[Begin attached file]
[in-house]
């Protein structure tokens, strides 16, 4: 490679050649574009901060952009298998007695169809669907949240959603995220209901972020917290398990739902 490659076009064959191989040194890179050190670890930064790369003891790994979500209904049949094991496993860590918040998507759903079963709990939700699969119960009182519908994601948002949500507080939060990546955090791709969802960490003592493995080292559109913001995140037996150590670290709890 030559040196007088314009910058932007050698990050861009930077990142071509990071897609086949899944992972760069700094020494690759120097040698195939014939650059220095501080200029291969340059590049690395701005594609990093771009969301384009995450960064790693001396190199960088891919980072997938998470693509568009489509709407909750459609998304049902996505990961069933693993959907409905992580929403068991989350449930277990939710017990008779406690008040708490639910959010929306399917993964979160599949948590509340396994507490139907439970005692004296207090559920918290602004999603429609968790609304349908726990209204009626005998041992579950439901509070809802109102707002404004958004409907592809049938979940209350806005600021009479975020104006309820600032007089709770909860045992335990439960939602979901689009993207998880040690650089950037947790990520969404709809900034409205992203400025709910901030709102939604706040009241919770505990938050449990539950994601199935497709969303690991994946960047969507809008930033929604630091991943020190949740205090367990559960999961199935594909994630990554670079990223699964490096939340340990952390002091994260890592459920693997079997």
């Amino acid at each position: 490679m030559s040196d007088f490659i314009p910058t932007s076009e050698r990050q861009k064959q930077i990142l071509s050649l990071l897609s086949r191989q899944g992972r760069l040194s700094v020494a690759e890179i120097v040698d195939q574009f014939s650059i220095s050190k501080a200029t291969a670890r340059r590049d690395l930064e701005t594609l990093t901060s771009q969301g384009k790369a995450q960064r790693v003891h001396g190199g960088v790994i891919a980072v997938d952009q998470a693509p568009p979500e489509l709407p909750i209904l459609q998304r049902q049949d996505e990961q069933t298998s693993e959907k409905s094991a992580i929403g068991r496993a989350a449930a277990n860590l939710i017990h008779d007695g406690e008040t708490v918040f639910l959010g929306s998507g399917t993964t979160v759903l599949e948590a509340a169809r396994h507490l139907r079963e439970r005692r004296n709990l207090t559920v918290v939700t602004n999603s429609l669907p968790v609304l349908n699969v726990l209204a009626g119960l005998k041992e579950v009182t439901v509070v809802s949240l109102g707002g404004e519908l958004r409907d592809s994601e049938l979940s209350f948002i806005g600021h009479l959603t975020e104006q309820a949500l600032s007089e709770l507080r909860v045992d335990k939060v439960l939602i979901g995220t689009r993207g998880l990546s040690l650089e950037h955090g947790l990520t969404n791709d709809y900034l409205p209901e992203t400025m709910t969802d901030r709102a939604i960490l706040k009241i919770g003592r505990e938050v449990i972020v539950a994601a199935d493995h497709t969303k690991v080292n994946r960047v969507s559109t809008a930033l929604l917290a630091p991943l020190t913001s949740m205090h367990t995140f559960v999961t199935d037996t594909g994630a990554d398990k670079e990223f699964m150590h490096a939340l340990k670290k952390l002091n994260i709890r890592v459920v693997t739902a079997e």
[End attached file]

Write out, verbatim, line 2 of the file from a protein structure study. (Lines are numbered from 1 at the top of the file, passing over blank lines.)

């Protein structure tokens, strides 16, 4: 490679050649574009901060952009298998007695169809669907949240959603995220209901972020917290398990739902 490659076009064959191989040194890179050190670890930064790369003891790994979500209904049949094991496993860590918040998507759903079963709990939700699969119960009182519908994601948002949500507080939060990546955090791709969802960490003592493995080292559109913001995140037996150590670290709890 030559040196007088314009910058932007050698990050861009930077990142071509990071897609086949899944992972760069700094020494690759120097040698195939014939650059220095501080200029291969340059590049690395701005594609990093771009969301384009995450960064790693001396190199960088891919980072997938998470693509568009489509709407909750459609998304049902996505990961069933693993959907409905992580929403068991989350449930277990939710017990008779406690008040708490639910959010929306399917993964979160599949948590509340396994507490139907439970005692004296207090559920918290602004999603429609968790609304349908726990209204009626005998041992579950439901509070809802109102707002404004958004409907592809049938979940209350806005600021009479975020104006309820600032007089709770909860045992335990439960939602979901689009993207998880040690650089950037947790990520969404709809900034409205992203400025709910901030709102939604706040009241919770505990938050449990539950994601199935497709969303690991994946960047969507809008930033929604630091991943020190949740205090367990559960999961199935594909994630990554670079990223699964490096939340340990952390002091994260890592459920693997079997």